Servings: 8 Prep Time: 20 Min
I know what you're thinking. "You're just throwing in muesli into recipes and seeing if it works; swiss muesli pancakes is not a thing." Well, you might be right, but don't knock it until you try it.
As I've gotten older, I've started to question what's been a staple breakfast for decades in my house. Muffins, coffee cake, scones, doughnuts, and pancakes. Some of them are sneakier than others, but pancakes? Com'on guys. Hint hint, it's got cake in its name. Someone, I don't know who, probably a brilliant kid somewhere, tried to rebrand 'pancakes' to 'flapjacks' to distract from the fact that their parents are basically feeding them cake for breakfast. To this day, no one has figured it out.
In and of themselves, pancakes aren't that terrible for you. Minimal sugar, egg, flour and milk. Thats it. But it's the thick lather of butter, and a drenching of maple syrup that moves it into the cake category. Toss in a few chocolate chips, maybe slather on some peanut butter, you're in full cake mode now. Im not saying it's a bad thing, it's delicious, but you're about to call in sick for work, or at least be half as productive.
You'll never be able to eat pancakes without syrup because that just ain't right. I've tried for years to create a pancake for my kids that's not just a sugar bomb. Its hard to control the amount of syrup that goes on my kids pancakes, even harder to control yours. But I can control the batter and what goes into it.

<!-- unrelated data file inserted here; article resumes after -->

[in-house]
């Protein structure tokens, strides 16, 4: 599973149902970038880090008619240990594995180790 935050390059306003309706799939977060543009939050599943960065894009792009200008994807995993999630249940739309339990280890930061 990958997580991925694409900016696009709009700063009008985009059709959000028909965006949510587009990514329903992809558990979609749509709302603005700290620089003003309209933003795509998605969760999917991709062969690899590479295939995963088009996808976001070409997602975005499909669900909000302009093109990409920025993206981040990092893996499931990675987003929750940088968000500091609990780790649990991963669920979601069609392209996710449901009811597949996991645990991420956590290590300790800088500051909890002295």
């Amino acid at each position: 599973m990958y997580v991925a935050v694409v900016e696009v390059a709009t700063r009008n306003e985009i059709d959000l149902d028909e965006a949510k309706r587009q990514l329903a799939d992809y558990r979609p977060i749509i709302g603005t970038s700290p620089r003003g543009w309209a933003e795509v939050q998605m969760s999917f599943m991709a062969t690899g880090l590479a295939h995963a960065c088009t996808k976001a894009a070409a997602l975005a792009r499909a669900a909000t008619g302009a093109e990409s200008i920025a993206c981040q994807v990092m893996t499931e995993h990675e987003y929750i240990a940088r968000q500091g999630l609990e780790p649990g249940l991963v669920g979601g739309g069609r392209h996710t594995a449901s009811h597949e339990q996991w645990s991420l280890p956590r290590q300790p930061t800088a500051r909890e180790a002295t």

Im not claiming that by adding Swiss Muesli to the sourdough batter instantly makes pancakes healthy. Im not. Although, I wouldn't not say that. But, by doing it, i've replaced the chocolate chips with dates and raisins, and peanut butter with almonds and hazelnuts, and at the same time reducing the added sugars. If my calculations are correct, and I believe that they are, that would give you a sugar deficit. Better add more maple syrup! Ha.
The finished product creates a moist savory pancake with a hearty texture. It's filling, nutritious and delicious, and just might give you more lasting energy than a regular pancake. Anything to reduce those sugar crashes from my kids. Am I right?
What you'll need
1 Cup Sourdough starter
1 1/2 Cups Whole wheat flour (or other variety)
3 Cups Swiss Muesli
3 Cups Dairy or non-dairy milk or water (for soaking), plus more to thin batter
1/2 Cup Coconut oil, melted (or butter, sunflower oil, etc)
3 Tbsp Organic sugar, honey, maple syrup, or granulated sweetener of choice
1 Tsp Vanilla extract
1 Tsp Cinnamon
In a large bowl, combine sourdough starter, flour, Swiss Muesli, and liquid of choice (milk or water) in a large bowl. You may need to add more or less liquid - simply add enough to moisten all the dry ingredients. Stir thoroughly, cover, and allow to ferment overnight.
When ready to cook, heat your skillet or griddle. To the pancake batter, add eggs, sweetener (or honey), coconut oil, vanilla, cinnamon, and extra milk to thin the batter to your desired consistency. Mix well. Batter will be thick.
Grease your skillet or griddle, and cook for several minutes until bubbles begin to form and pop on the surface. Flip and cook for several more minutes until underside is golden brown.
Serve warm with butter and maple syrup. Fresh berries and/or bananas are always a nice touch to lighten the mood. Yum.
Did you try this recipe? Tag @grizzliesbrand in your photos and receive a discount code for 25% off your next order of 12 oz pouches. We'd love to see your creations!
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